Some of these behaviors are true acts of commission. Others are acts of omission. How can we tell the difference? Cutting the corners where someone else has already paved the way is and act of omission. We fail to act in the appropriate manner, by walking the full distance. This is akin to short-changing someone (not at the cash register, but) by not expending our best effort. On the other hand, when we stuff ourselves with unhealthy food, or spend our hard-earned funds on tchatchkes, we are actively behaving in ways we know are destructive. These are acts of commission.

We know full well that what we’re doing is not good. The cravings are not good for us. The slothful following in the destructive pathways that others have initiated are not good for the world. Nonetheless, we do not begin these acts out of conscious rebelliousness. We have done wrong. But, we are not bad, or “sinful” people. We can, with awareness of what we’ve done, in addition to effort and encouragement (often from others), change our course.

That “snake in the grass”

Ah, but, who was that “snake in the grass” who was the first to cut across the lawn? Or perhaps there was someone who egged us on. That person knew that the paved road was for walking and the lawn was for sitting and playing on, not crossing. The Ken Lays, Jeffrey Skillings and Andrew Fastows of the world intentionally put their feet on the fresh public space right there where the sign “keep off the grass” is clearly visible. They led the way, deliberately defying the common understanding of what was right and what was wrong. In so doing they caused others to make the situation worse. This is the third level of wrong behavior. In Hebrew, this kind of act we call Pesha or Mered “rebelliousness”.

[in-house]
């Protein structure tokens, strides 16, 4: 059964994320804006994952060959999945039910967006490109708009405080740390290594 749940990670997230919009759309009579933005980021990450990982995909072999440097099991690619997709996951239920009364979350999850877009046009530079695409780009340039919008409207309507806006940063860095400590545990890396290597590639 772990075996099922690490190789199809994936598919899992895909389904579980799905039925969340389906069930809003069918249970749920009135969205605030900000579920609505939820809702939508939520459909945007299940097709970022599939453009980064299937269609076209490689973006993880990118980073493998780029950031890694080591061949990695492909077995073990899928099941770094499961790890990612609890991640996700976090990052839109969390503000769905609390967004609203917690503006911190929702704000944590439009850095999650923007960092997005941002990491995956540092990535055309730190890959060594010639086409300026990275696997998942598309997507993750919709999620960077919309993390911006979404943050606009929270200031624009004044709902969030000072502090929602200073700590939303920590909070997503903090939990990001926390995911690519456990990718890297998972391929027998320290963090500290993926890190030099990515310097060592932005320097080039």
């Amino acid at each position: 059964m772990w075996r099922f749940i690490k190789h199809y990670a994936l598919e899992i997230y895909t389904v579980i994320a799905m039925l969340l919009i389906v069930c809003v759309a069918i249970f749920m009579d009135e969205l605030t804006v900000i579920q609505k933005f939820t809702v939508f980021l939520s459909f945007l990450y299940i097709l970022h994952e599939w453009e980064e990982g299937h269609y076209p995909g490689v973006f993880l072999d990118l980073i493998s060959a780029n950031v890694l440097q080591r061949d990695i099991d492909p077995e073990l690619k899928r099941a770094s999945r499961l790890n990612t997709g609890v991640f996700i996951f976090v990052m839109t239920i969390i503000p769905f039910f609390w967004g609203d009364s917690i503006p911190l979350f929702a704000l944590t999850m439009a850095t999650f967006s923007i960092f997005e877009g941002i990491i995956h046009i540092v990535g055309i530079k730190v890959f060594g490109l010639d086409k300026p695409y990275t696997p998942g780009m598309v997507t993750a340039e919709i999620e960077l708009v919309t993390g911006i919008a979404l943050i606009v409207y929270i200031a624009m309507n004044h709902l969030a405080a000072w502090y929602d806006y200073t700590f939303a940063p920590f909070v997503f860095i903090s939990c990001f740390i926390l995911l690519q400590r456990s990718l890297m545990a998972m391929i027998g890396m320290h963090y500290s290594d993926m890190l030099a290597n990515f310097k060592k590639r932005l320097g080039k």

When we get caught in this kind of behavior we sully the essence of who we are as humans, created with the ability to choose between right and wrong. Consciously choosing inappropriate conduct causes our hearts to become callous. And much as Pharaoh “hardened” his heart we begin to change into different beings, no longer aware of and sensitive to the needs, concerns and problems of others. Our world centers around ourselves and all we perceive are our own needs and desires, every caprice must be consummated, every urge fulfilled.